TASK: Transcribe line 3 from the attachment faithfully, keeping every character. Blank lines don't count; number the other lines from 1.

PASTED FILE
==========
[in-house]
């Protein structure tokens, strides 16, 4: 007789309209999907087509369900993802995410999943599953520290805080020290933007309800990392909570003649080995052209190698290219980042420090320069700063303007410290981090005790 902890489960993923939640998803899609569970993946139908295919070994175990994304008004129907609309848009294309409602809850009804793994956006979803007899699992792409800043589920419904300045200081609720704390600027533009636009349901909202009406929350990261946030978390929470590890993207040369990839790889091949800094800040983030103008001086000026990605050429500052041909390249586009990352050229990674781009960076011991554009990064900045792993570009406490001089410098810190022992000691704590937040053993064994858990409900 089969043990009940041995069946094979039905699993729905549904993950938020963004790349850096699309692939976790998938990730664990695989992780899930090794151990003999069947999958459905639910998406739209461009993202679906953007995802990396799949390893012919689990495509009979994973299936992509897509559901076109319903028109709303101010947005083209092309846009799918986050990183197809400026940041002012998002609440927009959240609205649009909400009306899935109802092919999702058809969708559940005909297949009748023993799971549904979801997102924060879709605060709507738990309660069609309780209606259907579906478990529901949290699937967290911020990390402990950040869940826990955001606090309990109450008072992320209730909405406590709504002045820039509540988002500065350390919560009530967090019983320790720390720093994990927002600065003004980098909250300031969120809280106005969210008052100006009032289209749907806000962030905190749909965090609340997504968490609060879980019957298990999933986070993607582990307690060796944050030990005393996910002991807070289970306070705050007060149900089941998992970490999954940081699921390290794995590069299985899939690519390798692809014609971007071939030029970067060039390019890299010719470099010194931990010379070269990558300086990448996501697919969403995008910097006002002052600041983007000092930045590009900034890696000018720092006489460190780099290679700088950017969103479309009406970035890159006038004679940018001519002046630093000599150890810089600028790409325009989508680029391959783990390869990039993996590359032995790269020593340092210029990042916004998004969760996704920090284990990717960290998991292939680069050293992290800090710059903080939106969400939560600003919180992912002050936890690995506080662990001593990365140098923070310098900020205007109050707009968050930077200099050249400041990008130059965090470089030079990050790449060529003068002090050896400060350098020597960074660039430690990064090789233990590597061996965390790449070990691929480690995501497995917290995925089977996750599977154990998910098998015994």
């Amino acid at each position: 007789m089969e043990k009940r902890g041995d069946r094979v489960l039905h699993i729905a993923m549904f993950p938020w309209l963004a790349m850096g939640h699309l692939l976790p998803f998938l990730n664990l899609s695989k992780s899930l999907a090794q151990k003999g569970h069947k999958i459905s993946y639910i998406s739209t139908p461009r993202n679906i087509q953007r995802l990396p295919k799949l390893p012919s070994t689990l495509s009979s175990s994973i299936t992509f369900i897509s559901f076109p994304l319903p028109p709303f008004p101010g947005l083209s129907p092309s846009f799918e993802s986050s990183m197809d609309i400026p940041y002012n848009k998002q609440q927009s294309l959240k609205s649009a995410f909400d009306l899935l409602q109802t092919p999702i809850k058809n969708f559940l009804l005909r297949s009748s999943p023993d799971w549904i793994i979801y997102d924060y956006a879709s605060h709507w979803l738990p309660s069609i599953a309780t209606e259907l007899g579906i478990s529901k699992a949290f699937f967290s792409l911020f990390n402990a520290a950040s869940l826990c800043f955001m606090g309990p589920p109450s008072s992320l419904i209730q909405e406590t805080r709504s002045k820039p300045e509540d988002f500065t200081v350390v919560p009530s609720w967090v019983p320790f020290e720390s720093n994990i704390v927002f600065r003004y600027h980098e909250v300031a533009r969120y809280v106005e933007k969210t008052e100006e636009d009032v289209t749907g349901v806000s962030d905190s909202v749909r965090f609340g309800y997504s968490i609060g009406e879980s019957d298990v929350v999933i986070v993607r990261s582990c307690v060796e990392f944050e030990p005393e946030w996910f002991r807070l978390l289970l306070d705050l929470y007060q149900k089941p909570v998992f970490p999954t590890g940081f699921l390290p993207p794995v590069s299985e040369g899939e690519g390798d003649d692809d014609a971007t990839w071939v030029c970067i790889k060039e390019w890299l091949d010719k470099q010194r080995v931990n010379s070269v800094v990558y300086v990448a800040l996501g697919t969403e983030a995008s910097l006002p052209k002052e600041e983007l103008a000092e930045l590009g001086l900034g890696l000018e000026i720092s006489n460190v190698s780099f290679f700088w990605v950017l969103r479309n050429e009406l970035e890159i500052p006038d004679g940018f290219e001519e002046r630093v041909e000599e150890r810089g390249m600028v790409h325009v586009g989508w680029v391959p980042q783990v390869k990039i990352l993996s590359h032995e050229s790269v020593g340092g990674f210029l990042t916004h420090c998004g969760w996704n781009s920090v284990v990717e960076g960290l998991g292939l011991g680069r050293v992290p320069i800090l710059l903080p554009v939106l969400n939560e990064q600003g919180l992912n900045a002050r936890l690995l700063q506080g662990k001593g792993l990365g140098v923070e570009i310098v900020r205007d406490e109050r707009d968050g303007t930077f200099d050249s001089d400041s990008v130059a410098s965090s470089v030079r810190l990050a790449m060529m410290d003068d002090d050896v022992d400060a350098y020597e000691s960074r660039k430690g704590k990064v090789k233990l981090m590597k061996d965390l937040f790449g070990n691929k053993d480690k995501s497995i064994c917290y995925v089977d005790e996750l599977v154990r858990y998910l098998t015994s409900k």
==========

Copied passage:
């Amino acid at each position: 007789m089969e043990k009940r902890g041995d069946r094979v489960l039905h699993i729905a993923m549904f993950p938020w309209l963004a790349m850096g939640h699309l692939l976790p998803f998938l990730n664990l899609s695989k992780s899930l999907a090794q151990k003999g569970h069947k999958i459905s993946y639910i998406s739209t139908p461009r993202n679906i087509q953007r995802l990396p295919k799949l390893p012919s070994t689990l495509s009979s175990s994973i299936t992509f369900i897509s559901f076109p994304l319903p028109p709303f008004p101010g947005l083209s129907p092309s846009f799918e993802s986050s990183m197809d609309i400026p940041y002012n848009k998002q609440q927009s294309l959240k609205s649009a995410f909400d009306l899935l409602q109802t092919p999702i809850k058809n969708f559940l009804l005909r297949s009748s999943p023993d799971w549904i793994i979801y997102d924060y956006a879709s605060h709507w979803l738990p309660s069609i599953a309780t209606e259907l007899g579906i478990s529901k699992a949290f699937f967290s792409l911020f990390n402990a520290a950040s869940l826990c800043f955001m606090g309990p589920p109450s008072s992320l419904i209730q909405e406590t805080r709504s002045k820039p300045e509540d988002f500065t200081v350390v919560p009530s609720w967090v019983p320790f020290e720390s720093n994990i704390v927002f600065r003004y600027h980098e909250v300031a533009r969120y809280v106005e933007k969210t008052e100006e636009d009032v289209t749907g349901v806000s962030d905190s909202v749909r965090f609340g309800y997504s968490i609060g009406e879980s019957d298990v929350v999933i986070v993607r990261s582990c307690v060796e990392f944050e030990p005393e946030w996910f002991r807070l978390l289970l306070d705050l929470y007060q149900k089941p909570v998992f970490p999954t590890g940081f699921l390290p993207p794995v590069s299985e040369g899939e690519g390798d003649d692809d014609a971007t990839w071939v030029c970067i790889k060039e390019w890299l091949d010719k470099q010194r080995v931990n010379s070269v800094v990558y300086v990448a800040l996501g697919t969403e983030a995008s910097l006002p052209k002052e600041e983007l103008a000092e930045l590009g001086l900034g890696l000018e000026i720092s006489n460190v190698s780099f290679f700088w990605v950017l969103r479309n050429e009406l970035e890159i500052p006038d004679g940018f290219e001519e002046r630093v041909e000599e150890r810089g390249m600028v790409h325009v586009g989508w680029v391959p980042q783990v390869k990039i990352l993996s590359h032995e050229s790269v020593g340092g990674f210029l990042t916004h420090c998004g969760w996704n781009s920090v284990v990717e960076g960290l998991g292939l011991g680069r050293v992290p320069i800090l710059l903080p554009v939106l969400n939560e990064q600003g919180l992912n900045a002050r936890l690995l700063q506080g662990k001593g792993l990365g140098v923070e570009i310098v900020r205007d406490e109050r707009d968050g303007t930077f200099d050249s001089d400041s990008v130059a410098s965090s470089v030079r810190l990050a790449m060529m410290d003068d002090d050896v022992d400060a350098y020597e000691s960074r660039k430690g704590k990064v090789k233990l981090m590597k061996d965390l937040f790449g070990n691929k053993d480690k995501s497995i064994c917290y995925v089977d005790e996750l599977v154990r858990y998910l098998t015994s409900k």